Six Cold, Hard Questions For The Yankees

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On the same night one of the last pitchers the Yankees developed and practically utilized—Andy Pettitte—took the next step in his comeback attempt with a minor league start in Trenton, two pitchers upon whom they’re relying to maintain contention under the new luxury tax mandates were terrible (Phil Hughes) and heading for surgery (Michael Pineda).

The pompous arrogance of the organization, their media wing and fan base all but disappeared in favor of maudlin whimpering, melancholy sadness, silence and the ever-present spin-doctoring to twist matters into a favorable view of blamelessness.

There’s no defense. Only damage control.

To compound the irony, Pineda’s surgery is going to be performed by the Mets’ team physician Dr. David Altcheck.

In the past the fact that Dr. Altcheck is a respected and renowned specialist would’ve been shunted aside by a Yankees’ support group to laugh at this fact if the sequence of events were happening to anyone other than the Yankees.

Reality rears its ugly head and convenient fodder for jokes—the Mets’ team doctor—is suddenly off limits.

But is it ugly? Or is it what it is without discretion, intent or preference?

Let’s take a look at some of the burning questions regarding the Yankees, Michael Pineda and another disaster in the reign of Brian Cashman that can’t be glossed over by lukewarm distractions from that cold, hard reality.

Was Pineda hurt when the Yankees traded for him and did the Mariners know it?

It’s possible.

Anything is possible.

But I doubt it.

If he was hurt, it was probably an injury that would only have been discovered had the Yankees or Mariners been looking for it. Pineda was examined for the shoulder pain that shelved him and robbed him of his velocity in spring training and nothing was found. It was when the Yankees did a more comprehensive examination following his last spring rehab start that they found the labrum tear.

The Yankees have made ghastly errors with Pineda, but ignoring a possible injury isn’t one of them.

Even if he was damaged goods, it’s irrelevant. What’s done is done.

How are the Yankees at fault?

The same arguments that allocate the blame on the Mariners and Pineda can also be shifted to the Yankees.

Much like their signing of Pedro Feliciano and holding the Mets responsible for Feliciano’s shoulder injury by saying he was “abused”, it’s a reluctance to own up to anything for which they can be negatively perceived. It’s cultural and has created this litany of failed pitching prospects.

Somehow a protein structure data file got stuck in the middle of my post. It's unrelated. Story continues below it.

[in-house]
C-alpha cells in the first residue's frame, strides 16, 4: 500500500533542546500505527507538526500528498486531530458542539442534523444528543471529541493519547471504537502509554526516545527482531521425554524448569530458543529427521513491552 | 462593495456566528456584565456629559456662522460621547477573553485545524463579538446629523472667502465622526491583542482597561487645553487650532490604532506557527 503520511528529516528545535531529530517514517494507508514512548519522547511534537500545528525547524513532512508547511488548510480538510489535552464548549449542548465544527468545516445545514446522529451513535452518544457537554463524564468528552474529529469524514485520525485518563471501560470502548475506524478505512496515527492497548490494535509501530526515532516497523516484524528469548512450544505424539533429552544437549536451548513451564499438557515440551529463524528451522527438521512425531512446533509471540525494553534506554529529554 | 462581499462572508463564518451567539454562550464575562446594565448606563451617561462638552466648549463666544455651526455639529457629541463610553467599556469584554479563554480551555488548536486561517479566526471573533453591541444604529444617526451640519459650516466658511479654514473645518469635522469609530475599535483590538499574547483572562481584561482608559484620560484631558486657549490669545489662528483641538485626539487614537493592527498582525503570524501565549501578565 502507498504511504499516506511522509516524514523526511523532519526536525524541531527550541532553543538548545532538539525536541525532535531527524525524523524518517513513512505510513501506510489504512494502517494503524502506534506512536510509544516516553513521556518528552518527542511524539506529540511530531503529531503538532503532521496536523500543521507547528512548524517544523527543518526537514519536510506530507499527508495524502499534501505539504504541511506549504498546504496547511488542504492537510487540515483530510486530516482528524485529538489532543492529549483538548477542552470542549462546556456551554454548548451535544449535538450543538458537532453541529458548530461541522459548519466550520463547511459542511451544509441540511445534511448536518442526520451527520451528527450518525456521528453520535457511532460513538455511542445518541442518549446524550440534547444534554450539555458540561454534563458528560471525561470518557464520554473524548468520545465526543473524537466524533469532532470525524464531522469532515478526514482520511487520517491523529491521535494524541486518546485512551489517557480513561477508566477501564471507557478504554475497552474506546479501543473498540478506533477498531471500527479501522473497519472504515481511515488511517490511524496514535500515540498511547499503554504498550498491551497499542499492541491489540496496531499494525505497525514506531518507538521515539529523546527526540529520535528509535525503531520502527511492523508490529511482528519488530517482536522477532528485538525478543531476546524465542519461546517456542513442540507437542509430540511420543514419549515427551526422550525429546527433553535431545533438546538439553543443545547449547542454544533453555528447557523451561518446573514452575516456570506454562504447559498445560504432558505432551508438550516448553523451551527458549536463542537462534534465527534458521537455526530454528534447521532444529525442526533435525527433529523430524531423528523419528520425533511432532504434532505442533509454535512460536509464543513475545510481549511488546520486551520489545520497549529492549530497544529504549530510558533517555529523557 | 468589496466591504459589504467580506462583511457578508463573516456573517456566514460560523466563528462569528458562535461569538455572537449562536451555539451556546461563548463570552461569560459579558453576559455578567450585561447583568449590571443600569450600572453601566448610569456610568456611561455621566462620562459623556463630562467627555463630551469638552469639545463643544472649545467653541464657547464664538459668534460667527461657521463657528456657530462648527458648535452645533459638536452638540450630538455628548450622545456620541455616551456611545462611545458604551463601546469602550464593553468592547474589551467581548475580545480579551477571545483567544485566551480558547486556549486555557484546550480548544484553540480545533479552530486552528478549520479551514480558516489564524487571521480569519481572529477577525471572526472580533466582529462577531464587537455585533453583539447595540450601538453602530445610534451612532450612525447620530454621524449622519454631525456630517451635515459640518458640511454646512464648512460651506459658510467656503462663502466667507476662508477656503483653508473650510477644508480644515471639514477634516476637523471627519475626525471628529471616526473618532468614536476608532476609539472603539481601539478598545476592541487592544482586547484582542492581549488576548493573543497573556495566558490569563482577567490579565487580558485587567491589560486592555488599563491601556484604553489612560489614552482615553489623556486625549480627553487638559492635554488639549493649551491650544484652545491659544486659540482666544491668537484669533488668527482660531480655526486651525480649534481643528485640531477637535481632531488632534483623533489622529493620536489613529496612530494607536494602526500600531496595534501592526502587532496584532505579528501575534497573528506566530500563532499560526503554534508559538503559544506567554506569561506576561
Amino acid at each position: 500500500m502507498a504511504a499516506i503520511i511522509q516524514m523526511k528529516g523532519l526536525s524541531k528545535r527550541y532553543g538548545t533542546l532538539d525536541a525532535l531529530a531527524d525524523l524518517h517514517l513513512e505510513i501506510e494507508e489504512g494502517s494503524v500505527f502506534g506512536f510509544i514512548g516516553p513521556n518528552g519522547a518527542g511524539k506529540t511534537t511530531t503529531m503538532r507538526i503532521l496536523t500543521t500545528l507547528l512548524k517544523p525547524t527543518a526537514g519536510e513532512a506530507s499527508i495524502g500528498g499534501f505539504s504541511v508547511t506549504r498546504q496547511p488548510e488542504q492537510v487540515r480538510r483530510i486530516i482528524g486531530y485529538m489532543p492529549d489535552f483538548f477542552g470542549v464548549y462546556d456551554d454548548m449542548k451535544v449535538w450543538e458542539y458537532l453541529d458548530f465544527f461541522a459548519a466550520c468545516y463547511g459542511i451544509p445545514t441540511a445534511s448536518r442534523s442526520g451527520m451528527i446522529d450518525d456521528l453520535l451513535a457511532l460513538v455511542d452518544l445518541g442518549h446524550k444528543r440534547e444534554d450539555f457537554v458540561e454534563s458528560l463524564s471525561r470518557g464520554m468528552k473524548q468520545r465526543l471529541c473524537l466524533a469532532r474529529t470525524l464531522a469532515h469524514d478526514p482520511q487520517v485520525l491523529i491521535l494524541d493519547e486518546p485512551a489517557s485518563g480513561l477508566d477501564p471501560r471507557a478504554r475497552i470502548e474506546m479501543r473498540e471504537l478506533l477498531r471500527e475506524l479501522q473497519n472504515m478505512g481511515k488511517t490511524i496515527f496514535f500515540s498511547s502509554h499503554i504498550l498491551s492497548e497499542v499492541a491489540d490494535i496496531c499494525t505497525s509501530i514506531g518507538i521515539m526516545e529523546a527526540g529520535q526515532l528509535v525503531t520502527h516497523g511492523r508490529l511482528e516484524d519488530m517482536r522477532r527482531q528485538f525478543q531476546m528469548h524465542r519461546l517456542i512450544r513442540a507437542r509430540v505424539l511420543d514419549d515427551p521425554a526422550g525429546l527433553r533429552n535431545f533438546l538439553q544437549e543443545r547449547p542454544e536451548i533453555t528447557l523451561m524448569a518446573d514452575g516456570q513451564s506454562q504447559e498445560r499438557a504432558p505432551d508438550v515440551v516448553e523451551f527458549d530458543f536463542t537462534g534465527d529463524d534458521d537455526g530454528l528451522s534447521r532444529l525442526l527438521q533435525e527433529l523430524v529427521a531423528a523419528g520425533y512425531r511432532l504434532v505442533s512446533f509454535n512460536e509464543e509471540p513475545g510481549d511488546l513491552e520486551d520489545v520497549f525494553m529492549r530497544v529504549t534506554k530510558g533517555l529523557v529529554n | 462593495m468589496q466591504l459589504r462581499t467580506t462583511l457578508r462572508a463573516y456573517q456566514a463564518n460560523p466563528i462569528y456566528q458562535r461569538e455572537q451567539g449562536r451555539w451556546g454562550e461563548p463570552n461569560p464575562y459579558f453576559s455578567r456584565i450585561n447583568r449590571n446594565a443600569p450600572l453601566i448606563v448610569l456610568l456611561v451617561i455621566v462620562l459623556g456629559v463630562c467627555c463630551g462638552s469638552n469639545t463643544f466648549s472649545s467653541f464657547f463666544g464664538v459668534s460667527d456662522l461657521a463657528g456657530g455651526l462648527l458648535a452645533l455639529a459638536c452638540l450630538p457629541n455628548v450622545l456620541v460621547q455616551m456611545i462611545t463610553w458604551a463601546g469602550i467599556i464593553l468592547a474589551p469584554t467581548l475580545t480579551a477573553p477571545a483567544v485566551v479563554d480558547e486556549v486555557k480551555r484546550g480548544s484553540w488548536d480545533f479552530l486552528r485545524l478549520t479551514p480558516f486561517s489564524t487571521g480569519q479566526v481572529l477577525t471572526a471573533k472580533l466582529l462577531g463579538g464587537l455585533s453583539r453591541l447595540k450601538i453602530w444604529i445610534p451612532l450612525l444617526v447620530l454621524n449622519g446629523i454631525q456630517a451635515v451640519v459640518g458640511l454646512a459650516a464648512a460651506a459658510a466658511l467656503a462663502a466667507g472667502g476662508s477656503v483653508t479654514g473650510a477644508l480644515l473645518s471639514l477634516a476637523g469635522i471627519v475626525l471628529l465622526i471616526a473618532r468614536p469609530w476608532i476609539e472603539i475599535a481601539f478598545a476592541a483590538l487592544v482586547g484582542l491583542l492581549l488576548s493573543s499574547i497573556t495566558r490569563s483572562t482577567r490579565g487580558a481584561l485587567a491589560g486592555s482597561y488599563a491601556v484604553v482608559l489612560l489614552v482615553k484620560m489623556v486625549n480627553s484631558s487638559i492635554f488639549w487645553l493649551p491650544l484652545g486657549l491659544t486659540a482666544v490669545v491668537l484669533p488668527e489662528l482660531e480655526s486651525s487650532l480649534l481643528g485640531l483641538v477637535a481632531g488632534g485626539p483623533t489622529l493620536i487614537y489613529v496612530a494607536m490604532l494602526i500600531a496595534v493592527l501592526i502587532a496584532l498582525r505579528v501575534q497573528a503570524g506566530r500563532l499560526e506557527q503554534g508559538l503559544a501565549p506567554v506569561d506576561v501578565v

They’re more worried about what will be thought of them if the pitchers get hurt than they are in having the pitchers do well and evolve as Yankees.

Pineda showed up to Yankees’ camp overweight, but it wasn’t as if they made the trade in October and Pineda stopped exercising and started eating. The trade was made in January weeks before pitchers and catchers reported. Did he suddenly get fat from the day of the trade to his appearance in Tampa? In two weeks?

I think not.

If he hadn’t shown up fat for the Yankees, he would’ve shown up fat for the Mariners.

GM Brian Cashman, immersed in his own egotistical bubble, was the person who publicly castigated the Mets for Feliciano’s injury after he gave Feliciano $8 million to come to the Yankees.

He scurried away when the Mets, for once, fought back.

The trade of Jesus Montero and Hector Noesi for Pineda and Jose Campos made sense. Pineda pitched well for the Mariners last season and his second half struggles and supposed velocity decline weren’t drastic enough to dissuade them from making the deal. They examined him and found nothing wrong.

But the aftermath is a different matter.

Almost immediately, the Yankees propped up the inclusion of Campos as the biggest factor as if a 19-year-old in A-ball would validate any eventuality. Cashman told Jim Bowden that the trade will have been a mistake if Pineda doesn’t develop into a top of the rotation starter. They complained about his weight. When he got to camp, they constantly referenced his velocity—or lack thereof—as if they were waiting for him to launch 98-mph fastballs in early March.

Could Pineda’s attempts to throw harder before he was ready or while he was ailing have contributed to the overstressing of his shoulder and gotten him hurt worse? Did the Yankees place an unfair onus on him? Did running him down affect his mentality when he became a Yankee?

You tell me.

Why are they clinging to this “developmental” strategy?

Cashman’s comments following the Pineda diagnosis were expected as he said various permutations of, “We don’t regret it and we’d do it again.”

This is understandable if he’s spouting a line to protect himself and his organization for making the trade and doesn’t truly believe it. Only a lunatic would say he doesn’t regret making this trade after the Pineda injury.

Like the Yankees’ ridiculous limits, rules and regulations they’ve placed on every pitcher since Cashman took complete command as the top-down boss of the organization, they’re clutching to them in a death-grip as if any admission that they might’ve been wrong is a sign of weakness that would lead to anarchy and revolution.

What would disturb me is if Cashman doesn’t regret making this trade; if he believes that the Yankees method of development that has all but destroyed Joba Chamberlain, has Hughes on the verge of a demotion to the bullpen or minors, and led them to trade away Ian Kennedy were the right things to do.